Why Texas' housing supply is locked up
Roughly 57% of homeowners with mortgages in Texas had a rate below 4% as of late last year, locking homeowners in place and leaving buyers with fewer homes to choose from, per Redfin data shared with Axios.
Why it matters: Mortgage holders are experiencing the "golden handcuffs" phenomenon, writes Axios' Brianna Crane.
- They might have a great rate now but likely can't move without spending a lot more cash, says Redfin chief economist Daryl Fairweather.
By the numbers: In the San Antonio metro area, buying a median-priced home in 2021 — $280,000 — at a 3% rate would have cost about $1,348 monthly, per Redfin.
- At 6.4% — the U.S. average rate in May — a home at the same price would cost an estimated $1,813 per month.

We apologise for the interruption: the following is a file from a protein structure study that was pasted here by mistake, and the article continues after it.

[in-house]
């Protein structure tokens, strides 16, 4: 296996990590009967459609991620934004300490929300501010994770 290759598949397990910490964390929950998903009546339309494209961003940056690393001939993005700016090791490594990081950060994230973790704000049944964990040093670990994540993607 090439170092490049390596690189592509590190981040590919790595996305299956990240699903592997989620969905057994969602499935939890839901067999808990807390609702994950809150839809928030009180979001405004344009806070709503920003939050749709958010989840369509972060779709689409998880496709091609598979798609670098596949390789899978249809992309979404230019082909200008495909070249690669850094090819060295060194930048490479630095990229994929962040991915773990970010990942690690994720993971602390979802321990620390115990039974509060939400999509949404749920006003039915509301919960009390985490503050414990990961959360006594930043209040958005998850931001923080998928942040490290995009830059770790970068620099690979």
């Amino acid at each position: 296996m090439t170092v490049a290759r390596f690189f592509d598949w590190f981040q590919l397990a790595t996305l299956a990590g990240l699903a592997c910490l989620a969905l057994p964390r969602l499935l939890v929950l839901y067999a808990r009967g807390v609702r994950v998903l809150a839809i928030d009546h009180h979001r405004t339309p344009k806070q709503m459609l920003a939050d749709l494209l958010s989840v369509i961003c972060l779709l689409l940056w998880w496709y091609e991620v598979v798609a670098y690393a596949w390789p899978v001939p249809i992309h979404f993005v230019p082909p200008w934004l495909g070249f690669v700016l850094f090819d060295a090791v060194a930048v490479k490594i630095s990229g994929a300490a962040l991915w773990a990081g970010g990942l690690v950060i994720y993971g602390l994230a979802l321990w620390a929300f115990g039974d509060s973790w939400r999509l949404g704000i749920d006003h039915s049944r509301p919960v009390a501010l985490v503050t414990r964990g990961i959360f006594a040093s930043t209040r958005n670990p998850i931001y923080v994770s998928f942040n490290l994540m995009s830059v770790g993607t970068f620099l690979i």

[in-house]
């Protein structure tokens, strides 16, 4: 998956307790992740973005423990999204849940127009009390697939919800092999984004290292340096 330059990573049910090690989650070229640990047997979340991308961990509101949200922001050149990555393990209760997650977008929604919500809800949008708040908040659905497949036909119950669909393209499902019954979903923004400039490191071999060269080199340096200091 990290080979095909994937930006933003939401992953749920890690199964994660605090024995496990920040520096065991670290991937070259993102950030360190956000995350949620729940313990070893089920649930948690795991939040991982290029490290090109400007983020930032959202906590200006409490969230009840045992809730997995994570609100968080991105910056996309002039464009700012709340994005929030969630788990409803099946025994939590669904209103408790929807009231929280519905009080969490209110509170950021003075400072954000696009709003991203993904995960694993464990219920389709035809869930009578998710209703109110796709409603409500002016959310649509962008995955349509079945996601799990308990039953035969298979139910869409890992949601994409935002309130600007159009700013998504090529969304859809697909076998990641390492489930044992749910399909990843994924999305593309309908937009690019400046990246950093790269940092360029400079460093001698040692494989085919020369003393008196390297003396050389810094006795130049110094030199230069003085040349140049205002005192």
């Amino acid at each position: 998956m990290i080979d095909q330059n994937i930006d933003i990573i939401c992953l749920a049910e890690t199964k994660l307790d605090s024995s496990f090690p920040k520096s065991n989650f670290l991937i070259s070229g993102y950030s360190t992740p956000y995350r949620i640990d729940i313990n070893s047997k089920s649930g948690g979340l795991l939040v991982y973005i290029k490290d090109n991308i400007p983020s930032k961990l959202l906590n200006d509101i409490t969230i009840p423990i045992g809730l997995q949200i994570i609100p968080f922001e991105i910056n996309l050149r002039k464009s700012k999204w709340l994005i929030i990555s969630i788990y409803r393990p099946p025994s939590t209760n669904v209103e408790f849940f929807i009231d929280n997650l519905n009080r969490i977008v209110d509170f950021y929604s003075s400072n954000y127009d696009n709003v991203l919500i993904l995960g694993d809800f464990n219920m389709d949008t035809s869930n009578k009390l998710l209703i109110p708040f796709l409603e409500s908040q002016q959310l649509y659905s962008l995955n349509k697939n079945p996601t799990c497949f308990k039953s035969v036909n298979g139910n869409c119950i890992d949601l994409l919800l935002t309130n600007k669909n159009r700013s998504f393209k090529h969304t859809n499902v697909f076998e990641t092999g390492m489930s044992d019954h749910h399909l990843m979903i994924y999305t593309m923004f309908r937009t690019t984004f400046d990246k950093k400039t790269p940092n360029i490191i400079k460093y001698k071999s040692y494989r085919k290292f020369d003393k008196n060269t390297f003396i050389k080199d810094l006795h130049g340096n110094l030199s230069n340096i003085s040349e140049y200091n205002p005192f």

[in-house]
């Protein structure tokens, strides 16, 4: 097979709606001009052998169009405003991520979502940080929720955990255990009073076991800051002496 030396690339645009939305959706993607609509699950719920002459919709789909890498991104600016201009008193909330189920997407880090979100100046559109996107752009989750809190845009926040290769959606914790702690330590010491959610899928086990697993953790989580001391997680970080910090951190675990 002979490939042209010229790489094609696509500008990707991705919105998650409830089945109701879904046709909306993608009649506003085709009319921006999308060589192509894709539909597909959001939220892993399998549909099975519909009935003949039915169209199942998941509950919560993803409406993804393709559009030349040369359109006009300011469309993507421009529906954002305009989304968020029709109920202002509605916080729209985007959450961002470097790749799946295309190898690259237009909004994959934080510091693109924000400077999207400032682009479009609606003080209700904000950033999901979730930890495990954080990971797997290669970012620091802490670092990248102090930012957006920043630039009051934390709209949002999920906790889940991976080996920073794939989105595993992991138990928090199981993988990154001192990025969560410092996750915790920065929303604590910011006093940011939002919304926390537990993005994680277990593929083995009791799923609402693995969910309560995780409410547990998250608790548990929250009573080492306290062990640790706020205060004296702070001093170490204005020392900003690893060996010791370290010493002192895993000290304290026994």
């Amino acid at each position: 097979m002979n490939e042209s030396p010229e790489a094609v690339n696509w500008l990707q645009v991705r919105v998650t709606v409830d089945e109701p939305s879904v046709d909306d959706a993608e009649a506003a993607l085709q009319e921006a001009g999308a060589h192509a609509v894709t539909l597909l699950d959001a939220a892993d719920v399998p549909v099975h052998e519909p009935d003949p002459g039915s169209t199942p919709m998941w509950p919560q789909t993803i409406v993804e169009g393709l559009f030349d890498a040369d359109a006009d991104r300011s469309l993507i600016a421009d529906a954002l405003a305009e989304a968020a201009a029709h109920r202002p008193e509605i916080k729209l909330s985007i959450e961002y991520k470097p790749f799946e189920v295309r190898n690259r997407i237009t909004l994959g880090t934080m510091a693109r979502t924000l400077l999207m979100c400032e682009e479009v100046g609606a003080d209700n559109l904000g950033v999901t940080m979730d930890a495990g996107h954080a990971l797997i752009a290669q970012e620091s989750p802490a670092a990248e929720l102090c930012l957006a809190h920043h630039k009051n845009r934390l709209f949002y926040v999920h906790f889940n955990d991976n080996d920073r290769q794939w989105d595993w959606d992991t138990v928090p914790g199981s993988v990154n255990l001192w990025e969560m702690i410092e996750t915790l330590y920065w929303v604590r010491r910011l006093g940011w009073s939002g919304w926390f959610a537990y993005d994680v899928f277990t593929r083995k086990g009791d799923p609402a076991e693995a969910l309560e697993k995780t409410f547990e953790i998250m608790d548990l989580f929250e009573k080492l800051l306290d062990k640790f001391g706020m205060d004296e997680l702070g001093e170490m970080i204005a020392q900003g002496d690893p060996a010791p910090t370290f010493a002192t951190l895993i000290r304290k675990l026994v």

Zoom in: June listings in the San Antonio area are down nearly 23.5% compared with last year, according to Zillow.
- Meanwhile, pending sales in the region are down 24% year over year, per Zillow.
Zoom out: It's not just a local issue. Nine in 10 U.S. homeowners secured mortgage rates below 6% as of late 2022, per the new Redfin report. Meanwhile, mortgage rates have swung between 6% and 7% nationally in recent months.
Yes, but: Buyers are also exploring adjustable-rate mortgages or buydowns in hopes of a lower monthly payment, Fairweather says.
Reality check: Lower rates could free up some supply, but not enough to meet demand, Fairweather says.
- New construction isn't keeping up, either. Fairweather predicts it'll take the U.S. a decade to repair its housing shortage.
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